I Hate Decisions: I Need Help Picking an Author Headshot

I am trying to decide on my new profile picture for my book jacket.  I am seriously thinking about self-publishing and I need to move forward from the whole mine field of thinking an agent is going to be the most important thing for me to get published.  The whole thought of I. Need. An. Agent. To. Validate. My Skills. As. A. Writer.  I am a writer, aren’t I?  This is where you can validate me.  Ha Ha.

Truth be told, I have contacted the agent that is reading my motherhood memoir and I have not heard back from he/she.   Granted, a hurricane is headed towards NYC and my polite check-in via email is the least of his/her concerns, but I would like to know where I stand.  Is it great? Is it bad? Is it marketable? Better yet, is it sell-able?  Does he/she love it ? Does he/she hate it?

I am a curious creature.  I will admit I crave validation.  I was a stand-out athlete in high school and I played soccer in college (Division I — do you hear the horns tooting?)  It strikes me as funny and a little pathetic now how I love validation.  But nothing holds a candle to how I feel when I just do it and write.  It feels good to get all those feelings and thoughts down on paper –or rather squeezed out in a sentence which turns into a paragraph which turns into a page and then it is like skating on a frozen lake you know every corner of…just magic. Let the blade slice into the ice and off you go.

One of my favorite quotes is from guess wh0 — yes, Anne Lamott.

“The great writers keep writing about the cold dark place within, the water under a frozen lake or the secluded, camouflaged hole. The light they shine on this hole, this pit, helps us cut away or step around the brush and brambles; then we can dance around the rim of the abyss, holler into it, measure it, throw rocks in it, and still not fall in. It can no longer swallow us up. And we can get on with things.”

Well, that is what my book is about — the water under the frozen lake of motherhood.  There are some deep cold pockets in that water, just as there are some beautiful snowy, sugar white sparkly — stop you dead in your tracks kind of awe and wonder.  Motherhood, she is one complex braided rope –somedays there are rope burns and somedays this very rope saves me.

I have had time to process how I feel about this over the weekend, as I have not had a response.  The truth is I have to be prepared to put my book out there with or without an agent. I am apprehensive about publishing this book because it is a creative nonfiction account of my personal feelings about motherhood.  There are no quirky characters to hide behind –just this quirky character and my beautiful son (whom I do worry about reading this book later). I did not have an easy go with motherhood.  I have my own issues (which will be discussed in another memoir which I am working on) but I also had to contend with infertility, postpartum depression, intrusive thoughts, nipple scabs, bleeding nipples, anxiety and among other things — the inability to stop farting.  What the heck is up with that? (It should be noted this is under control now)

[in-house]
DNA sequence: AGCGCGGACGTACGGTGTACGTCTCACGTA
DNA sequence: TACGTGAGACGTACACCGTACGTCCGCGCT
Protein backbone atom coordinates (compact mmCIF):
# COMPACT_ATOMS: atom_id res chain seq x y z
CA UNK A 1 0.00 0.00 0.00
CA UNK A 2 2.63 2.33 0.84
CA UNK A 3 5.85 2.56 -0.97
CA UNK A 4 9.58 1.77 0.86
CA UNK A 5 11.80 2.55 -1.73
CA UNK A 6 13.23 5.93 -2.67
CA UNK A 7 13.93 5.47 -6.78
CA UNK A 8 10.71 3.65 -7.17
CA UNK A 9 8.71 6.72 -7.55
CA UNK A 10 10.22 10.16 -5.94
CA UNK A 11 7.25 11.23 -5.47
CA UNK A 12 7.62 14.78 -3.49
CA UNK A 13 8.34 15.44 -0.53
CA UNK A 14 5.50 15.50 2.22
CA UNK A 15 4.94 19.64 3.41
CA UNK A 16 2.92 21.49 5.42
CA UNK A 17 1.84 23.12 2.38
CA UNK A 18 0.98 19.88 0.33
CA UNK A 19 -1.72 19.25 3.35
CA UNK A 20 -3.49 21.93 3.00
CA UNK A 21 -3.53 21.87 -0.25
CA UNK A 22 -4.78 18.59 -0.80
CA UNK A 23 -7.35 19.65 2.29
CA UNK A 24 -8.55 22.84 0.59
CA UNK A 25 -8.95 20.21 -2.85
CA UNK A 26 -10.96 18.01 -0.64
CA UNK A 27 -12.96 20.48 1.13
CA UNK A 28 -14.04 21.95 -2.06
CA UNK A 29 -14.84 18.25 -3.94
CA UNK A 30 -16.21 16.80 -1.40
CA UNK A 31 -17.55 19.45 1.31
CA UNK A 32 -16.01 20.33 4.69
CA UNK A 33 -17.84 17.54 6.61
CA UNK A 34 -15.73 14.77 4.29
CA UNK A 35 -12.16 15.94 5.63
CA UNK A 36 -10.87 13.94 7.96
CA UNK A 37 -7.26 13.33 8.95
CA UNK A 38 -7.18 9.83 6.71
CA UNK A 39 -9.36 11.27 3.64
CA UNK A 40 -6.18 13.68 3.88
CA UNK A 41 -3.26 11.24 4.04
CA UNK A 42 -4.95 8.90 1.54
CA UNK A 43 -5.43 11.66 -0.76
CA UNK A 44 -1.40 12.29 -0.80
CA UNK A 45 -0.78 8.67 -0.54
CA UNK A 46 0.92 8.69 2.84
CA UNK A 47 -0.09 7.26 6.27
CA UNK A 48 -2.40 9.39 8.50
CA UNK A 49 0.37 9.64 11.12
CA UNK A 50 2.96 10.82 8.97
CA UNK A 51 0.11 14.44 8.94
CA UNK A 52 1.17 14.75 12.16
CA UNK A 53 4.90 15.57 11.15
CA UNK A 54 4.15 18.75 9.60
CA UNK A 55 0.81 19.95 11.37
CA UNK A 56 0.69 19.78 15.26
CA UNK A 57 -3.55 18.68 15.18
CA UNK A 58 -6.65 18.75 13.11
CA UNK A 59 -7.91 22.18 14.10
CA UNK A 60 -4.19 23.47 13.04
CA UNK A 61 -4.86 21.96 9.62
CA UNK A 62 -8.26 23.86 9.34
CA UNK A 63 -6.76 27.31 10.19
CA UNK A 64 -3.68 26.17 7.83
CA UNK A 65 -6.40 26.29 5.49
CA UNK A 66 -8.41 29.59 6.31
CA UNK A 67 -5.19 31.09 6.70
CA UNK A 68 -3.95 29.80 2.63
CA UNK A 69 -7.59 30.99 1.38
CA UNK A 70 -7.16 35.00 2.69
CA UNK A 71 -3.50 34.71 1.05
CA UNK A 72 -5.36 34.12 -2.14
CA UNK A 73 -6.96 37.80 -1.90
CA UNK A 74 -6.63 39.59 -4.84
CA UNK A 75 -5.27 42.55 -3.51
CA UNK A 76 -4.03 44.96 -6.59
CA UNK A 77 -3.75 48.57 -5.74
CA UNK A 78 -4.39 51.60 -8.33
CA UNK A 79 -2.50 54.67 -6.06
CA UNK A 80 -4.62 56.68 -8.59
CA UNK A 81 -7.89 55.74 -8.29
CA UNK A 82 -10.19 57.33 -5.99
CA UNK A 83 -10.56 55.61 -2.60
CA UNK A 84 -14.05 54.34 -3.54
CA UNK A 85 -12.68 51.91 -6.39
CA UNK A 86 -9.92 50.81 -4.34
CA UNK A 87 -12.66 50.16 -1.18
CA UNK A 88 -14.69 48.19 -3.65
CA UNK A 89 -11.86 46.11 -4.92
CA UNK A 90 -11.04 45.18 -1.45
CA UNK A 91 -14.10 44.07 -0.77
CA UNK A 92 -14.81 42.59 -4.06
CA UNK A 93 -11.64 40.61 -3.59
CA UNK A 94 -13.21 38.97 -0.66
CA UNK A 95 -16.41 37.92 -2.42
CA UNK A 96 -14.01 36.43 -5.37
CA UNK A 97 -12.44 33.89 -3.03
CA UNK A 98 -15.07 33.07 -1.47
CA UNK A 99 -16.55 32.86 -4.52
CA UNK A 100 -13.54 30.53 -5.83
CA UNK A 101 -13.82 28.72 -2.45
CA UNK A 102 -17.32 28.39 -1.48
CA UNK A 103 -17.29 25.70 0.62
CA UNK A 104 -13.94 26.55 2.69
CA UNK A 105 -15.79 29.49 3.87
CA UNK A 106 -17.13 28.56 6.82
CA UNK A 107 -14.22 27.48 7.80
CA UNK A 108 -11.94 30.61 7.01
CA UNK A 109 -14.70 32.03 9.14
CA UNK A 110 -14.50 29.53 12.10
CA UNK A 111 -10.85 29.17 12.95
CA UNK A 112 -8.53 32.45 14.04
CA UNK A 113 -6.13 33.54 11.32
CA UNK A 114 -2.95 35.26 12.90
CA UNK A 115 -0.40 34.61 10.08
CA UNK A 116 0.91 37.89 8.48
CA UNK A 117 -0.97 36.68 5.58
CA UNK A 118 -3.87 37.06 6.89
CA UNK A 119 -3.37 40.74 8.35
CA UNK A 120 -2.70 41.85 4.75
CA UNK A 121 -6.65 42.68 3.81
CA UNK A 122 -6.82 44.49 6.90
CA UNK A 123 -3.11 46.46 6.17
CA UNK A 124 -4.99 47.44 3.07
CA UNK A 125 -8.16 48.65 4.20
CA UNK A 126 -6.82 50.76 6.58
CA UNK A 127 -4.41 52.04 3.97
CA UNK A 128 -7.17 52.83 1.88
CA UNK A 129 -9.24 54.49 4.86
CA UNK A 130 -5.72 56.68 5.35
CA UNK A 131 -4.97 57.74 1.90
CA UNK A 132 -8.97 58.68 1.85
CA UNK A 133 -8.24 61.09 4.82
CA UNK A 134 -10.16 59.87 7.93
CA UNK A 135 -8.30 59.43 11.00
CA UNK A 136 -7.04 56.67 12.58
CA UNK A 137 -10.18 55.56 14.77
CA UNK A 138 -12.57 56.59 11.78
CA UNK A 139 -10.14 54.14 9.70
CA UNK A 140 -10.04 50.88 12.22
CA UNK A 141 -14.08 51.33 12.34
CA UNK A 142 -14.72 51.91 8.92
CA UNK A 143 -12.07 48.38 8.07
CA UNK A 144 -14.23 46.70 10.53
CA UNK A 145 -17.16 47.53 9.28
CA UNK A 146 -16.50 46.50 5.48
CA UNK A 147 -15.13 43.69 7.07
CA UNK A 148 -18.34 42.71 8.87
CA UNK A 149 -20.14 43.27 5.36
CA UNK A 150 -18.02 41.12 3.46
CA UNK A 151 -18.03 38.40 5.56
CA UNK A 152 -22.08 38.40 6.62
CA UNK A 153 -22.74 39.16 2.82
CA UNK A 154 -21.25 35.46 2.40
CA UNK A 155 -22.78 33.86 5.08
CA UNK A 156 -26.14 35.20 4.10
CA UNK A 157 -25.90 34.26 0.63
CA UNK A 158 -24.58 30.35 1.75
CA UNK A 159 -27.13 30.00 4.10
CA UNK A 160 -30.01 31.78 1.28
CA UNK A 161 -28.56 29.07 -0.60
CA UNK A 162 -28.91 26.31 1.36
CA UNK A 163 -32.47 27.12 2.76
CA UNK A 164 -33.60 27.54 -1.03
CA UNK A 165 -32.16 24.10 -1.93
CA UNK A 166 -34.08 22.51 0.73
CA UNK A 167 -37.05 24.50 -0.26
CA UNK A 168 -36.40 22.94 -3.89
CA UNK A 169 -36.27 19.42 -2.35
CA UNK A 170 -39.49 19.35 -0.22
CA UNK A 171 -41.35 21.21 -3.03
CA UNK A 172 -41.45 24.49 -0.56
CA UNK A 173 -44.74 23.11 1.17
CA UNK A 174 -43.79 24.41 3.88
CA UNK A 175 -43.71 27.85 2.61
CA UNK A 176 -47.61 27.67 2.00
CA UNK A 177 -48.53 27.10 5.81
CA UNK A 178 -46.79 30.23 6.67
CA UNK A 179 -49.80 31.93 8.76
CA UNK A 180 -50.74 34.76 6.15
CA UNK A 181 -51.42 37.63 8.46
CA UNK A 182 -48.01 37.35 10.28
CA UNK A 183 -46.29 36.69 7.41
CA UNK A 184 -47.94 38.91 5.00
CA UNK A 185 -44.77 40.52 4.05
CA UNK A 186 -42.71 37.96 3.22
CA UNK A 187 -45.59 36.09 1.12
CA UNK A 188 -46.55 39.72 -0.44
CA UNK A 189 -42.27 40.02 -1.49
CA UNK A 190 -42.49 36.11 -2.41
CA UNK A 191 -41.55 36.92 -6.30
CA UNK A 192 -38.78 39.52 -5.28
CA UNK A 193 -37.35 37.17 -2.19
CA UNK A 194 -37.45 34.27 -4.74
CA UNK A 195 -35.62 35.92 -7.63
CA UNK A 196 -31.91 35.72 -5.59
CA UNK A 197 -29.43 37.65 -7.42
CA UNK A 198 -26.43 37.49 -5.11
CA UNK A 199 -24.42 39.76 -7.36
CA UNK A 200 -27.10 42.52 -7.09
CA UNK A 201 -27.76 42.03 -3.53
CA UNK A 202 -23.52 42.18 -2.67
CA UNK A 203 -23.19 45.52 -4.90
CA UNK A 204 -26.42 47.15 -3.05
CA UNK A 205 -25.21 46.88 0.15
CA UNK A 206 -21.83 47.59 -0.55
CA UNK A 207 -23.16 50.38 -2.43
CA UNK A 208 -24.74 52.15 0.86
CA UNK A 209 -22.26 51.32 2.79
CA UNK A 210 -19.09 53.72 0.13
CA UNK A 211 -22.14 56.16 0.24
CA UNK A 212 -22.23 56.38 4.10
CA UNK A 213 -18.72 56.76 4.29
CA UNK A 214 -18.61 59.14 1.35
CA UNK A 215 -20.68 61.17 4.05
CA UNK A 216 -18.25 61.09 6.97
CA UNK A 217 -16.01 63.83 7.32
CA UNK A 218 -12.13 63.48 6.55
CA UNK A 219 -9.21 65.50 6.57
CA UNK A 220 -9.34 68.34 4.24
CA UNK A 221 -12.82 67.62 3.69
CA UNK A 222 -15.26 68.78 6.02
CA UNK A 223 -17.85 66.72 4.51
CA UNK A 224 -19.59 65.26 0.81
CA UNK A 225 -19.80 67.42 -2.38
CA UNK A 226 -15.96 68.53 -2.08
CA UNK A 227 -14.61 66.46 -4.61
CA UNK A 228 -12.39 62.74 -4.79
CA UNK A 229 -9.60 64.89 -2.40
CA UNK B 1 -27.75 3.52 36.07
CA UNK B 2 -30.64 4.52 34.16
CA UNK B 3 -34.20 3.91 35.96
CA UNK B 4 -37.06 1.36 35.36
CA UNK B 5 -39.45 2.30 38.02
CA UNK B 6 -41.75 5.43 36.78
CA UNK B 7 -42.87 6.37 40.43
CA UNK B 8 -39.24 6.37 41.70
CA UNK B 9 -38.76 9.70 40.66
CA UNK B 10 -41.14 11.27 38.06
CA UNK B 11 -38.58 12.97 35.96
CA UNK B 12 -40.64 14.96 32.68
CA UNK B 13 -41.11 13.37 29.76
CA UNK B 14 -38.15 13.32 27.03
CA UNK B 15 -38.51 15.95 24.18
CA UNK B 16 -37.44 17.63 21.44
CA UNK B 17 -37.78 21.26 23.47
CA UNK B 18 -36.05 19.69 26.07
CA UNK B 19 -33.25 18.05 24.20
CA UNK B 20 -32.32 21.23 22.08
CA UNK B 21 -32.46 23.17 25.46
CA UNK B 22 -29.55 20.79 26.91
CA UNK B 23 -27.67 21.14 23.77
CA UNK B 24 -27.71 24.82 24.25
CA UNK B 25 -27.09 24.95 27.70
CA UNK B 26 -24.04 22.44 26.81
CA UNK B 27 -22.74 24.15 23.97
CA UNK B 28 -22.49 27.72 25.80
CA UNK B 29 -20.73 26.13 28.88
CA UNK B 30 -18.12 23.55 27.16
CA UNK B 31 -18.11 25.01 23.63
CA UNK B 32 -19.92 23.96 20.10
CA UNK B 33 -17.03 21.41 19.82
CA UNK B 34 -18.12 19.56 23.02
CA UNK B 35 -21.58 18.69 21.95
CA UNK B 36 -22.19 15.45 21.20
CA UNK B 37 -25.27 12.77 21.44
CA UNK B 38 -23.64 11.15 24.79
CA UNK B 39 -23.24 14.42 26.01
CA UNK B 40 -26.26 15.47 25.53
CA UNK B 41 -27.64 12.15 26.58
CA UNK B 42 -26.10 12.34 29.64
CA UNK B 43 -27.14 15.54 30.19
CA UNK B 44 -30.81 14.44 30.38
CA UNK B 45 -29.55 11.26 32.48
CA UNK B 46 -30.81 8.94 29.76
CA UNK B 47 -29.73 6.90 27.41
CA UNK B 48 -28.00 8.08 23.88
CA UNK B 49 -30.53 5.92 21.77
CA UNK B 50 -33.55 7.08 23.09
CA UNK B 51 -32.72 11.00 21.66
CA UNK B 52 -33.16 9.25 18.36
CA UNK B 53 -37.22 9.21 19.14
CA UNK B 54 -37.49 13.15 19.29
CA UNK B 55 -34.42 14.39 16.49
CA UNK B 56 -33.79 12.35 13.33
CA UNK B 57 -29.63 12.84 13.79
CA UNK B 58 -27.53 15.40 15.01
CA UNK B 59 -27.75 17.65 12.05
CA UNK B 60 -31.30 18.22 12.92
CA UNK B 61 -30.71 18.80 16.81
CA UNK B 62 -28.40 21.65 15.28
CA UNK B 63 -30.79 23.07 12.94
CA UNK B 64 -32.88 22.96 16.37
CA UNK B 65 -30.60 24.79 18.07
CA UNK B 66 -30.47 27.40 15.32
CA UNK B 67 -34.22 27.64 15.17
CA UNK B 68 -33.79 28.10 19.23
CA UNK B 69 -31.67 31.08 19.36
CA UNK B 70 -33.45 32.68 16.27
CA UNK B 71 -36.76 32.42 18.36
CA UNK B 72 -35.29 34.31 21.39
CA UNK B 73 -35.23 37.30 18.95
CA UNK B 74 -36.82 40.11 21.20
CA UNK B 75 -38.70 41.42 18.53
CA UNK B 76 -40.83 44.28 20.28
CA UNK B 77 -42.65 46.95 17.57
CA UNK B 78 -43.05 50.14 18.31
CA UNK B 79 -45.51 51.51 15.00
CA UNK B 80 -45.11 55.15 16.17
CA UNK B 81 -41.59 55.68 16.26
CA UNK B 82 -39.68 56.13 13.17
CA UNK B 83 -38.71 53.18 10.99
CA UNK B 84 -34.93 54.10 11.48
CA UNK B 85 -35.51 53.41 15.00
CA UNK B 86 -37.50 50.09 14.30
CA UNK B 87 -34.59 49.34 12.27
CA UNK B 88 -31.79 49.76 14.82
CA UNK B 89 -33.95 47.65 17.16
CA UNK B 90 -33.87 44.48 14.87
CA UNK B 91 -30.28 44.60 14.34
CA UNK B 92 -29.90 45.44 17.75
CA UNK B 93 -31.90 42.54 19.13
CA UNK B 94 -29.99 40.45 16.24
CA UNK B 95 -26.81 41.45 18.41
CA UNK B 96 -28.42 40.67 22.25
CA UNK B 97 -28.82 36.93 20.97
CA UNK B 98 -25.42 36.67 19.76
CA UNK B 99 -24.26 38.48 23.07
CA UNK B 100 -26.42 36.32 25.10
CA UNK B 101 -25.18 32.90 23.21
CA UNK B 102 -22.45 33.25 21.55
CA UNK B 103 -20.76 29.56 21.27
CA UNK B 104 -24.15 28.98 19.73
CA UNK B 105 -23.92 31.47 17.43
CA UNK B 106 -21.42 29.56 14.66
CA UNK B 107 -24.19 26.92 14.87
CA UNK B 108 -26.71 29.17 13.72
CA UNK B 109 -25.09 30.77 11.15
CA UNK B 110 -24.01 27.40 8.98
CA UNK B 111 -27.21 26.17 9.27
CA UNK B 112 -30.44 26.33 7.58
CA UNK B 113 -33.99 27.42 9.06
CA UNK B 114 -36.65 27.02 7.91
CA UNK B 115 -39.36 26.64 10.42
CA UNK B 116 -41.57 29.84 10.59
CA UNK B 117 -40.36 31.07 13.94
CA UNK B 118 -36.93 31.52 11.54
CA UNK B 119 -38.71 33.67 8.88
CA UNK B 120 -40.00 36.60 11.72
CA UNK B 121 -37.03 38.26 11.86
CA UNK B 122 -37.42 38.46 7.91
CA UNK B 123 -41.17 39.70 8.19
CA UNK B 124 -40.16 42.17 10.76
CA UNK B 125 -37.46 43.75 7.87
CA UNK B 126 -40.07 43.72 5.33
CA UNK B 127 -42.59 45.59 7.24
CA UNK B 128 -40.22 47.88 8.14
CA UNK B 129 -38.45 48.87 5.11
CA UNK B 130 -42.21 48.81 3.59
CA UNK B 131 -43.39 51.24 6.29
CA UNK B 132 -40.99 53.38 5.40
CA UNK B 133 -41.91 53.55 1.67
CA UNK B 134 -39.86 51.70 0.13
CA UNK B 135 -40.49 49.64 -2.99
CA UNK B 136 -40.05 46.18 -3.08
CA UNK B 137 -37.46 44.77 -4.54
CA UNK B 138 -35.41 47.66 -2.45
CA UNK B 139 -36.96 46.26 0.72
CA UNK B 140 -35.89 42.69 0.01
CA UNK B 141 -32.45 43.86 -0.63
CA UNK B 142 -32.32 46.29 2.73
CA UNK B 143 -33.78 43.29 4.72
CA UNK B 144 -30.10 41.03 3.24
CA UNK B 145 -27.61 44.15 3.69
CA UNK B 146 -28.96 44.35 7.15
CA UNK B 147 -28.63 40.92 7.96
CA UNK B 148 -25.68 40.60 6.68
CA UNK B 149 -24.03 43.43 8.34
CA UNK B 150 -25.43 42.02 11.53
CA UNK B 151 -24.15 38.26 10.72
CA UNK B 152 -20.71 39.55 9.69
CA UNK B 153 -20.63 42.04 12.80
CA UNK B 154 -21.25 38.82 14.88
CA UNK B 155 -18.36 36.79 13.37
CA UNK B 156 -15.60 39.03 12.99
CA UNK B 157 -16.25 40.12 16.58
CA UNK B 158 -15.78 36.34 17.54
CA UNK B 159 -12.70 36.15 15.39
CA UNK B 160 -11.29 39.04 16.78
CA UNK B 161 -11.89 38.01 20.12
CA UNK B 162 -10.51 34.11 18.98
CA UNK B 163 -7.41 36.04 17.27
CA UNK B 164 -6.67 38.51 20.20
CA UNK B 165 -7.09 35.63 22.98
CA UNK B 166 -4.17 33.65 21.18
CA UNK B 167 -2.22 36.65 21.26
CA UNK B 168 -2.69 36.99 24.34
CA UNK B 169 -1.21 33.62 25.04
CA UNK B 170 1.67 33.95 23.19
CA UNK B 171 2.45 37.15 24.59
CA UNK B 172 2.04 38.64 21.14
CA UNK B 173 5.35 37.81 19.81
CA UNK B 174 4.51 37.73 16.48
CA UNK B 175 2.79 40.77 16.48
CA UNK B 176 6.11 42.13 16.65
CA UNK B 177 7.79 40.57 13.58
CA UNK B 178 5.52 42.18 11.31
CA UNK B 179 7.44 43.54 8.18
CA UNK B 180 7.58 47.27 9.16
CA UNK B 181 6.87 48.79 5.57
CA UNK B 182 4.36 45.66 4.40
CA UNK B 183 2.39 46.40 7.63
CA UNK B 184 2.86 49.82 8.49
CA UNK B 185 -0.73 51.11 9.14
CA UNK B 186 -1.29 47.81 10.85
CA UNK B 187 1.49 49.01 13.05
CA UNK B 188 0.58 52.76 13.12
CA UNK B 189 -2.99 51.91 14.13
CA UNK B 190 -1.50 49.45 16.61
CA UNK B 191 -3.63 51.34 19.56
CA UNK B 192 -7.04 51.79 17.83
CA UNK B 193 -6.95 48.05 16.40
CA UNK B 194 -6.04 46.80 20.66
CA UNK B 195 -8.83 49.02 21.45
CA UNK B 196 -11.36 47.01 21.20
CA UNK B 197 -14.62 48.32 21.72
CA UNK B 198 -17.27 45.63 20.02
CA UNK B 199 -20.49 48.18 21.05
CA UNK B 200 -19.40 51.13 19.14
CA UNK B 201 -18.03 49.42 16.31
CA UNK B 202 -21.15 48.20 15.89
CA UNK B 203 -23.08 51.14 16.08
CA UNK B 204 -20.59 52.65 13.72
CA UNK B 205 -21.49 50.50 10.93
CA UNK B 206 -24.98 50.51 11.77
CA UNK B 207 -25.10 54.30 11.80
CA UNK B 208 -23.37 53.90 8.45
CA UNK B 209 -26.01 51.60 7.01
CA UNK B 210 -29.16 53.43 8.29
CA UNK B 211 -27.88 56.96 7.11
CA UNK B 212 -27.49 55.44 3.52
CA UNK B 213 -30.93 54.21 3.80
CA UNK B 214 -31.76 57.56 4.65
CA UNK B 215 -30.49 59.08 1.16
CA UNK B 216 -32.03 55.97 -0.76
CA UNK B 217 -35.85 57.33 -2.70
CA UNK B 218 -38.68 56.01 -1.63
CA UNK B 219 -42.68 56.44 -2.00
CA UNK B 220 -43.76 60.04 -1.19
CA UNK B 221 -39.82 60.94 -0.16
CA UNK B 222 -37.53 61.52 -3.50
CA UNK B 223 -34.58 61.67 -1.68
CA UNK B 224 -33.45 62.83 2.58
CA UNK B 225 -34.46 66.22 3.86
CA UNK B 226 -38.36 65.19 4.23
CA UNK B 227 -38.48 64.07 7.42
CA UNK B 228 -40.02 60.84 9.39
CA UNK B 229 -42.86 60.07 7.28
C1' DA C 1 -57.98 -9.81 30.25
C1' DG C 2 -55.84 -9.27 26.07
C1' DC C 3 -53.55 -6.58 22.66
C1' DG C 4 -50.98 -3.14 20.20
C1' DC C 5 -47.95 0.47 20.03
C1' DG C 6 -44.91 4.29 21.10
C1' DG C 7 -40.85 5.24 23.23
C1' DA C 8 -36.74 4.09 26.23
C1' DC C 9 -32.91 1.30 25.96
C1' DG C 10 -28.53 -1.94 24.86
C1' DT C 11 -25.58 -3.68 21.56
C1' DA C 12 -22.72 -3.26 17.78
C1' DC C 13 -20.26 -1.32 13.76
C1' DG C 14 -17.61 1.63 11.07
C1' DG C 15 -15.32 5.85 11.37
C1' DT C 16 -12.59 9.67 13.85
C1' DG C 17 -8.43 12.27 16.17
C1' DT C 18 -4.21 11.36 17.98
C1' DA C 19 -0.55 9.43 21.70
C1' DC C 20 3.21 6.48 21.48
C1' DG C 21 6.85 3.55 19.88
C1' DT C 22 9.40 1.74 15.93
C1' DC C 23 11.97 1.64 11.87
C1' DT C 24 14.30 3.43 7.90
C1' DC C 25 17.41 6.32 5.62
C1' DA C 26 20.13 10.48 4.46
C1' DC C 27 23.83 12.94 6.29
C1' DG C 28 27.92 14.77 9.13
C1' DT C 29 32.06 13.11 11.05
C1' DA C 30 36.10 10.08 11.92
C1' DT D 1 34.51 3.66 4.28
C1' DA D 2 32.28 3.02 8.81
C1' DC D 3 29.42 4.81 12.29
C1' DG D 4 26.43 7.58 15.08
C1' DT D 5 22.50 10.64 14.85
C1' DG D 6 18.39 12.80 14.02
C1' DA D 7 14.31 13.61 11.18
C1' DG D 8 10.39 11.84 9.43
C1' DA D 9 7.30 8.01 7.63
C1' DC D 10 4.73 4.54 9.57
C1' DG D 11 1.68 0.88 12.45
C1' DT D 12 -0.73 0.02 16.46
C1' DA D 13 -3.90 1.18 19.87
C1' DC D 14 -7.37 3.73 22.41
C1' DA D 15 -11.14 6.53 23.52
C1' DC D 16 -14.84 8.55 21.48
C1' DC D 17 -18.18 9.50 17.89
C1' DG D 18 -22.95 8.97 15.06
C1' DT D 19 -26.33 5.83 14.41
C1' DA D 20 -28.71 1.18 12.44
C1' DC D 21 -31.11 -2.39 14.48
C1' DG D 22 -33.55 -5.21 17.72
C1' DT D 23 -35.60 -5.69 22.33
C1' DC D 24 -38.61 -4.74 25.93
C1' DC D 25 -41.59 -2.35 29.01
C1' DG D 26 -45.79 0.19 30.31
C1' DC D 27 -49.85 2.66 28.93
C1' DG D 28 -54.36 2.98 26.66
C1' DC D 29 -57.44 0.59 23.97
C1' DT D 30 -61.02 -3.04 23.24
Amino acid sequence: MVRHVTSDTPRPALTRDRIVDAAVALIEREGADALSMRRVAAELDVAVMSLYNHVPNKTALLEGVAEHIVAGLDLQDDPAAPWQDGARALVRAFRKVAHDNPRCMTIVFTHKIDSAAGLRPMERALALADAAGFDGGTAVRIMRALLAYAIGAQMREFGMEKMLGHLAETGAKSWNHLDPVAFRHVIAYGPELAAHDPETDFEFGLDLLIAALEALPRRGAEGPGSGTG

“There was never a child so lovely but his mother was glad to get him to sleep.” -Ralph Waldo Emerson

Anyway, I detailed my journey as I was taking an independent study course I designed in graduate school, in which my primary focus was to intellectually study my emotions and feelings and write about it.  As most of you know, I don’t like to sugar coat things. So this memoir is one big diaper bag full of angst, anxiety, sadness, loneliness, wonder, depression, internal judgement, self-doubt, confidence, miracles,  happiness, joy, amazement, and a whole bunch of diapers, stuffed animals, other mothers, and just about anything that happened to pop up in my feeling mom jack-in-the-box that day.  One thing I discovered as I was writing this memoir was that I was practicing attachment parenting and I didn’t even realize it.  The theme of this memoir is how attachment parenting helped me find my way and the security that I was doing it right.

Here is a piece I recently wrote for APtly Said — Attachment Parenting International’s blog, which I am a regular contributor to.  This piece also talks about my independent study course, Motherhood: The New Frontier.

So, without further ado — can you help me pick a photo to slap on the back of my book?  I’d like to at least look my best as I prepare to get slaughtered by the judgmental moms out there.  It’s brutal in Momville somedays.  I do find that most moms when you have them cornered and there is good coffee on hand, will freely admit to how difficult it is to be a mom.  The juxtaposition of feelings.  The loss of identity.  The loneliness. The boredom. The joy. The stress. The calm. The pain. The smiles. The backbreaking daily labor.  The lulls in-between. The long braided rope, complex and multi-layered.

So I will label the photos I had taken by a professional photographer and if you are willing, write a quick comment on your favorite.  I hate decisions. I will admit the best decision I ever made was to be a mother.

Photo #1

I really like #1.

“Mother’s love is peace. It need not be acquired, it need not be deserved.” -Erich Fromm

Photo #2

“Whatever else is unsure in this stinking dunghill of a world a mother’s love is not.” -James Joyce